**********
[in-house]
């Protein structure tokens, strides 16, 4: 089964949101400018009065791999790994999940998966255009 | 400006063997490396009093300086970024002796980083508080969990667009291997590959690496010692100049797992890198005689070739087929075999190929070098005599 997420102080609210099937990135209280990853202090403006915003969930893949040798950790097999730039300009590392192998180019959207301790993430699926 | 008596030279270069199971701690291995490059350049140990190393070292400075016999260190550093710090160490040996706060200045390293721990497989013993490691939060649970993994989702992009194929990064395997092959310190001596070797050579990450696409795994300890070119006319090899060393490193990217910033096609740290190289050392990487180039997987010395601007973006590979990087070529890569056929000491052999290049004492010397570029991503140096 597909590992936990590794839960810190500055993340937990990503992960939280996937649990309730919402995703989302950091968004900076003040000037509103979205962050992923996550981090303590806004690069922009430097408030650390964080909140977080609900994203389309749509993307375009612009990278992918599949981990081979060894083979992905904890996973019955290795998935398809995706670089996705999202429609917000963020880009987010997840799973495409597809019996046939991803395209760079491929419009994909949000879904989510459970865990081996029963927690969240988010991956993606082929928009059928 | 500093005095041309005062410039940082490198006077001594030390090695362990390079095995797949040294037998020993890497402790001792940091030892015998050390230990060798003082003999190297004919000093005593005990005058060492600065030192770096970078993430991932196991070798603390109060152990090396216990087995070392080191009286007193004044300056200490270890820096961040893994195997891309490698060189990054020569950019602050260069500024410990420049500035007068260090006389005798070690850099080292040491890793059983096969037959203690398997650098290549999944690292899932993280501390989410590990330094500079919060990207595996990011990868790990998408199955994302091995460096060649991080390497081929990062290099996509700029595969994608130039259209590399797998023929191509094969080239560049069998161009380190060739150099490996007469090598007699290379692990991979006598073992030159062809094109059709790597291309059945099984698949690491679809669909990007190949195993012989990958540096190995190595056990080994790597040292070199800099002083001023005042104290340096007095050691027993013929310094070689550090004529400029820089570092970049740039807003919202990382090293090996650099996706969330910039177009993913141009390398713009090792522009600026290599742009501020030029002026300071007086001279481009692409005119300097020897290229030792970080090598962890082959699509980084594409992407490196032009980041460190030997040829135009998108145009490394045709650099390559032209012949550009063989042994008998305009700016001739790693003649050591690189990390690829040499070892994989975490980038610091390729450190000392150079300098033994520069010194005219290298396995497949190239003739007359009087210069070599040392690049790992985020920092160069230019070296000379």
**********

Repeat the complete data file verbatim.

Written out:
[in-house]
């Protein structure tokens, strides 16, 4: 089964949101400018009065791999790994999940998966255009 | 400006063997490396009093300086970024002796980083508080969990667009291997590959690496010692100049797992890198005689070739087929075999190929070098005599 997420102080609210099937990135209280990853202090403006915003969930893949040798950790097999730039300009590392192998180019959207301790993430699926 | 008596030279270069199971701690291995490059350049140990190393070292400075016999260190550093710090160490040996706060200045390293721990497989013993490691939060649970993994989702992009194929990064395997092959310190001596070797050579990450696409795994300890070119006319090899060393490193990217910033096609740290190289050392990487180039997987010395601007973006590979990087070529890569056929000491052999290049004492010397570029991503140096 597909590992936990590794839960810190500055993340937990990503992960939280996937649990309730919402995703989302950091968004900076003040000037509103979205962050992923996550981090303590806004690069922009430097408030650390964080909140977080609900994203389309749509993307375009612009990278992918599949981990081979060894083979992905904890996973019955290795998935398809995706670089996705999202429609917000963020880009987010997840799973495409597809019996046939991803395209760079491929419009994909949000879904989510459970865990081996029963927690969240988010991956993606082929928009059928 | 500093005095041309005062410039940082490198006077001594030390090695362990390079095995797949040294037998020993890497402790001792940091030892015998050390230990060798003082003999190297004919000093005593005990005058060492600065030192770096970078993430991932196991070798603390109060152990090396216990087995070392080191009286007193004044300056200490270890820096961040893994195997891309490698060189990054020569950019602050260069500024410990420049500035007068260090006389005798070690850099080292040491890793059983096969037959203690398997650098290549999944690292899932993280501390989410590990330094500079919060990207595996990011990868790990998408199955994302091995460096060649991080390497081929990062290099996509700029595969994608130039259209590399797998023929191509094969080239560049069998161009380190060739150099490996007469090598007699290379692990991979006598073992030159062809094109059709790597291309059945099984698949690491679809669909990007190949195993012989990958540096190995190595056990080994790597040292070199800099002083001023005042104290340096007095050691027993013929310094070689550090004529400029820089570092970049740039807003919202990382090293090996650099996706969330910039177009993913141009390398713009090792522009600026290599742009501020030029002026300071007086001279481009692409005119300097020897290229030792970080090598962890082959699509980084594409992407490196032009980041460190030997040829135009998108145009490394045709650099390559032209012949550009063989042994008998305009700016001739790693003649050591690189990390690829040499070892994989975490980038610091390729450190000392150079300098033994520069010194005219290298396995497949190239003739007359009087210069070599040392690049790992985020920092160069230019070296000379």